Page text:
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Crystal River is best known for paddling, manatee viewing, diving and snorkeling at the springs and along the Crystal River and Kings Bay. We usually visit for kayaking, but were happy to see the city's growing network of paved, off-street bike trails and paths. We enjoyed biking around town, visiting some of its parks, springs, and historic areas. (Map link and photos below.)
Map link ... Crystal River Biking
Location: Citrus County
Mileage: 2 miles (Crosstown Trail); more on the Riverwalk and in-town biking
Trailheads: NE Crystal St. (across from Crystal River Station)
Nearby points of interest: Three Sisters Springs, Hunter Springs, Crystal River/Kings Bay, Crystal River Preserve State Park, Crystal River Archaeological State Park, Yulee Sugar Mills Ruins Historic State Park, Fort Island Beach and Pier, Coastal Heritage Museum
Crystal River's Crosstown Trail is built on a converted Seaboard Coast Line railroad bed, running north-south about 2 miles from NE 11th St. to W. Fort Island Trail (SR 44). A trailhead is located near the north end, across from the Historic Crystal River Train Depot (built 1901). From start to the Depot it runs roadside, then enters a shaded corridor interrupted by the major road crossing at US 19/98 (do NOT cross here, go a block east to the traffic signal). At NE 3rd St., it leaves the corridor and continue roadside along Three Sisters Springs Trail - and at the Springs (more below), along a canal - coming to an end at W. Fort Island Trail. This is an easy ride with some shade, the only negative being numerous road crossings. Fitness stations and benches are provided along the way. No other trailside facilities, but you're never far from restaurants, shops, and hotels.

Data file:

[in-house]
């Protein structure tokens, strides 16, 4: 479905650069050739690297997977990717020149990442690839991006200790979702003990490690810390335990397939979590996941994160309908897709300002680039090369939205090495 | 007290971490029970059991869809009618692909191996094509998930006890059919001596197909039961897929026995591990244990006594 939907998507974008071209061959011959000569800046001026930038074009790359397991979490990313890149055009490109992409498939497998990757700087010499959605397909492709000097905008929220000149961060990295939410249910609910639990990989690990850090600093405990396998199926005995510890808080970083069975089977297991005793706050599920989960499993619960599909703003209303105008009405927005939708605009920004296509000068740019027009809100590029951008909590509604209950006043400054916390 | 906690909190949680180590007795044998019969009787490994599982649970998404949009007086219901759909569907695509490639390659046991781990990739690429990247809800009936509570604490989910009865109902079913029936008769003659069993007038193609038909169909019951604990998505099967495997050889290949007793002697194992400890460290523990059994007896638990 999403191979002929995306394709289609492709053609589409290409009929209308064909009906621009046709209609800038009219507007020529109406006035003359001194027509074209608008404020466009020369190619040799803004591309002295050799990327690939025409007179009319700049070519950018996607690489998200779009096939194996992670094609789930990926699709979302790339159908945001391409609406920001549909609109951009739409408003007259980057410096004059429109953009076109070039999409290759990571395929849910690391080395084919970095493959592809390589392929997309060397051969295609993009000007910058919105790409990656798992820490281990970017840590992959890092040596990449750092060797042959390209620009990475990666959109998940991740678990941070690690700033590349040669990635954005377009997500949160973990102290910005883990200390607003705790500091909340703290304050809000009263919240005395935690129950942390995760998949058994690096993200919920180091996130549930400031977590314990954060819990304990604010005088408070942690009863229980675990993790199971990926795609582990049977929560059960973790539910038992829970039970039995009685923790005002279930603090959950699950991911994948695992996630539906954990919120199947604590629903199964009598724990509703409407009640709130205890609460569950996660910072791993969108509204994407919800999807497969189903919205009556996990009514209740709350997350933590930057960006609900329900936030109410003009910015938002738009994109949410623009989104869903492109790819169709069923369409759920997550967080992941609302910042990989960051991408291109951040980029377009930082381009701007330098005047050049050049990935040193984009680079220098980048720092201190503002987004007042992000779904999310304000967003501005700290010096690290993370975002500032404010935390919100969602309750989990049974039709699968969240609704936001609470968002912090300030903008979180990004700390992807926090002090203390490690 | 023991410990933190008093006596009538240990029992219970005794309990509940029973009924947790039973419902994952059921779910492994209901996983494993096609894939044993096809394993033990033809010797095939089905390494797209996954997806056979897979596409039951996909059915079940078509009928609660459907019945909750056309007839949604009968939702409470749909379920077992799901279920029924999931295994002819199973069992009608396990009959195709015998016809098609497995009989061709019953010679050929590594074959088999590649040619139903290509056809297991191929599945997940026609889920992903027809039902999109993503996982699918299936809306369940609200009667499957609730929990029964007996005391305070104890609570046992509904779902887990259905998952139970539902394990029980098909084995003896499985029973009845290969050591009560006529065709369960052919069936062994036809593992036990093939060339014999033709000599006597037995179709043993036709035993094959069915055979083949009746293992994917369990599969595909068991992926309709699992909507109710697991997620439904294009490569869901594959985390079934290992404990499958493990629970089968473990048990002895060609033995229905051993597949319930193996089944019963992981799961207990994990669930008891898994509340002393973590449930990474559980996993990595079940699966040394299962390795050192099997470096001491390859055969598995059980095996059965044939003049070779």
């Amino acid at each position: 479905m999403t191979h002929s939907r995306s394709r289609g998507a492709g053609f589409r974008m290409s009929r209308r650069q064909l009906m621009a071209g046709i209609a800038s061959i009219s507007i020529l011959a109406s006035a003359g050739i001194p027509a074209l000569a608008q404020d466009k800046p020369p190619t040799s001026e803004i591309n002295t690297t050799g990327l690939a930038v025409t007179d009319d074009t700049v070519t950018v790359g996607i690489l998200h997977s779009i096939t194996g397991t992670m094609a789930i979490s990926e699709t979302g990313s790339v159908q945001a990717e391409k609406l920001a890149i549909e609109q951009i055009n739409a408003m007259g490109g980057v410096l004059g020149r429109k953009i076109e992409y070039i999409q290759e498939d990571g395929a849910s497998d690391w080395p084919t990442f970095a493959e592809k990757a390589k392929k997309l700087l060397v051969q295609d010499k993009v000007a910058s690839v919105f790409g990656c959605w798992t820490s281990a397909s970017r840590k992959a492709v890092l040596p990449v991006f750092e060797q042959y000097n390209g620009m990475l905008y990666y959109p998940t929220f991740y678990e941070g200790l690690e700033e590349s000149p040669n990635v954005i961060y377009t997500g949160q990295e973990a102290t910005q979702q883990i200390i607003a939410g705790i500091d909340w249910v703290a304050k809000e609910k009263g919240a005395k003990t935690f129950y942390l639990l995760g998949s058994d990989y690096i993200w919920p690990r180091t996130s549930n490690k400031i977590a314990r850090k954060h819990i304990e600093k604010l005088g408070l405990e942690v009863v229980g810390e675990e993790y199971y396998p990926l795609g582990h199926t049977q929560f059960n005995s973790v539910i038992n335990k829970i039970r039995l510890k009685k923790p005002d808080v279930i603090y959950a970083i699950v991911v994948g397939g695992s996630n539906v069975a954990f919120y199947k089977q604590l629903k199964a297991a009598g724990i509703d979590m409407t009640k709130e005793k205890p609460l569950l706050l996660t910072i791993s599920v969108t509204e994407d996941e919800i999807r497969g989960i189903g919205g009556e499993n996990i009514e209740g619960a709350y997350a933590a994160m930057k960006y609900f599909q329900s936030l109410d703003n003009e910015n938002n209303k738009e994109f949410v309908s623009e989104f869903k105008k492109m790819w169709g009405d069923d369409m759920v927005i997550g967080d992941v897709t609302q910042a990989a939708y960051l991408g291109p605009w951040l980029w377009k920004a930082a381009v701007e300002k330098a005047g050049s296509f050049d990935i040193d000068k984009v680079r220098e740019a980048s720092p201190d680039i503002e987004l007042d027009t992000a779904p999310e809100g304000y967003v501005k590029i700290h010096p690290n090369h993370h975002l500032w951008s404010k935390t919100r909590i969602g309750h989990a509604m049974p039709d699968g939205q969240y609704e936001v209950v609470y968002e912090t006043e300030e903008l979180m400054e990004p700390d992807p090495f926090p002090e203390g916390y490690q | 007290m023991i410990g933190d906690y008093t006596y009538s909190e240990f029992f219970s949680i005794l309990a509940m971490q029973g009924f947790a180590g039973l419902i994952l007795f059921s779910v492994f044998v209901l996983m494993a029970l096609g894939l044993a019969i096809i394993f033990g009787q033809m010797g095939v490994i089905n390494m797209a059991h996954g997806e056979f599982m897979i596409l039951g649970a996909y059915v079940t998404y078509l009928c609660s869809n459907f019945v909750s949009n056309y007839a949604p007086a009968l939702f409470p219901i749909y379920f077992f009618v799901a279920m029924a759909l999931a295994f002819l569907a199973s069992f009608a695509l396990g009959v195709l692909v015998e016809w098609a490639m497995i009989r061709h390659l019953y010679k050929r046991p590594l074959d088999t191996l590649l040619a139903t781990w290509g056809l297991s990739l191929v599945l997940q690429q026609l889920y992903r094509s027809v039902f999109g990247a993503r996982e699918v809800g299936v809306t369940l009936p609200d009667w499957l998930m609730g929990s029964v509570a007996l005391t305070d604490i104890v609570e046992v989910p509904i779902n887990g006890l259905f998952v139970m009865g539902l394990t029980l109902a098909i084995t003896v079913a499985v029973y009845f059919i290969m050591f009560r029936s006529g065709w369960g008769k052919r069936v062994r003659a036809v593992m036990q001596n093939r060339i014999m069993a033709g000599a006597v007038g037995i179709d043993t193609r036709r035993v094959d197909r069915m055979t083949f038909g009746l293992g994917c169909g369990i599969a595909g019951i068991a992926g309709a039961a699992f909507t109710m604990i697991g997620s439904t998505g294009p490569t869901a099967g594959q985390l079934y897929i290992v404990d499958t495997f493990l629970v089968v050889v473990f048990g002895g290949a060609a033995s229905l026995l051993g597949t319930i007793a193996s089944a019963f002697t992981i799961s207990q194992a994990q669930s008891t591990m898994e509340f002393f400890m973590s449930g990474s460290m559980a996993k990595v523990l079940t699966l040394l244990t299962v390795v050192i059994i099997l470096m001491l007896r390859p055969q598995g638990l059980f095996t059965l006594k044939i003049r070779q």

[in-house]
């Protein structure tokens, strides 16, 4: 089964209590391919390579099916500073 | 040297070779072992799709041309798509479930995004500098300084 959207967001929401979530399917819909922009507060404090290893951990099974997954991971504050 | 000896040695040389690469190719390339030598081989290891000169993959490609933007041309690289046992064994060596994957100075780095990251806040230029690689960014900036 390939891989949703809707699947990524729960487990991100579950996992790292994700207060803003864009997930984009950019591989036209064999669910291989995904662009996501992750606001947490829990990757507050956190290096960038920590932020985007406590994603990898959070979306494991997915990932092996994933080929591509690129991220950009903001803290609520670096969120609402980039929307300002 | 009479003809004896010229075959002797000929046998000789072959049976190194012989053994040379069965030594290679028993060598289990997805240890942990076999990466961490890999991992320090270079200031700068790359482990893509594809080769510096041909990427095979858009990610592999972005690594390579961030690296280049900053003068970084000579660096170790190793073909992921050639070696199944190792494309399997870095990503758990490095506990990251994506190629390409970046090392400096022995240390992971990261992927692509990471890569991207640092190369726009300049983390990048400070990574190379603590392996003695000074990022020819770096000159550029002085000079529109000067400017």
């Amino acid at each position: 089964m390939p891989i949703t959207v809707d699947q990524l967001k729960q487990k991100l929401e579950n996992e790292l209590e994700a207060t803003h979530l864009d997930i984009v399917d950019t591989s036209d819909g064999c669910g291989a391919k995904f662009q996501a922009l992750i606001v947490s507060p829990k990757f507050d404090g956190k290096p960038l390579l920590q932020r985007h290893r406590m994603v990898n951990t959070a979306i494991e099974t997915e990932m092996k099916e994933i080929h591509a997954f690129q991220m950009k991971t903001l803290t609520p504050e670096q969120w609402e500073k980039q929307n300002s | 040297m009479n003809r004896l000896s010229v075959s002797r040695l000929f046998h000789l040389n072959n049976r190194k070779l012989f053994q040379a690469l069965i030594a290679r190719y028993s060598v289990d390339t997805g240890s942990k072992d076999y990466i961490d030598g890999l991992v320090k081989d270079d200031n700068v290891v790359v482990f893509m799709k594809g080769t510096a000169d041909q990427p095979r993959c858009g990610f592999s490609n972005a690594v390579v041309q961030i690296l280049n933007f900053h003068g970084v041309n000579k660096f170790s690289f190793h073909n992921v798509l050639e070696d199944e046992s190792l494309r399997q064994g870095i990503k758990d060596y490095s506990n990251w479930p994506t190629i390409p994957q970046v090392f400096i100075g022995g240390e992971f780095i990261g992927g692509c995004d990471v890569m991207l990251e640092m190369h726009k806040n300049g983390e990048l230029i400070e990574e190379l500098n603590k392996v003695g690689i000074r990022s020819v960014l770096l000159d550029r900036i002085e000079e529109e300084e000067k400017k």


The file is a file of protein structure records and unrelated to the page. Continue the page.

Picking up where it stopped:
Kings Bay Riverwalk is a work in progress. Portions are complete. We visited the section to the east around Kings Bay Park (more below) and meandered for about a mile in total, looping from Kings Bay Park (NW 3rd St.) to NW 5th St. The pavers are smooth and a pleasant ride, with a few cross streets in this section. To the west, another section runs along the riverfront, eventually these will be connected.
We also biked (and walked) around the old Downtown area (N. Citrus Ave.) and its historic buildings, many from the1920's. The old City Hall (1939, a Works Progress Administration [WPA] project listed on the National Register of Historic Places), now houses the Coastal Heritage Museum. A couple blocks over is the old "Michigan Town" neighborhood (settled by Michigan snowbirds in the 1920's) with bike-friendly streets and sidewalks (watch for cars and pedestrians). Many paddling outfitters here, too.
Parking (fee), restrooms, picnic/grills, playground, fishing
dock, kayak launch, boardwalk. Commercial vendors' kayak/paddlecraft
launch location. Along the Kings Bay Riverwalk
Parking (fee), restrooms, picnic/grills, playground, beach, kayak/paddleboard
launch, boardwalk. The springs (5 vents) are about 100
feet from the shoreline. Swim with manatees (but do not touch).
Part of the Crystal River National Wildlife Refuge, with wildlife and manatee viewing, snorkeling, swimming, hiking, bicycling. Boardwalk. No parking on-site, access is by trolley shuttle, on foot or bicycle. There's no access to the spring within the refuge (even for swimming), only by water from Kings Bay. Local operators offer rentals, manatee tours. Kayaking/swimming at the springs is restricted during manatee season (Nov.-May). We didn't visit this trip, just biked by the entrance, but we've kayaked in the past. Entry fee applies.
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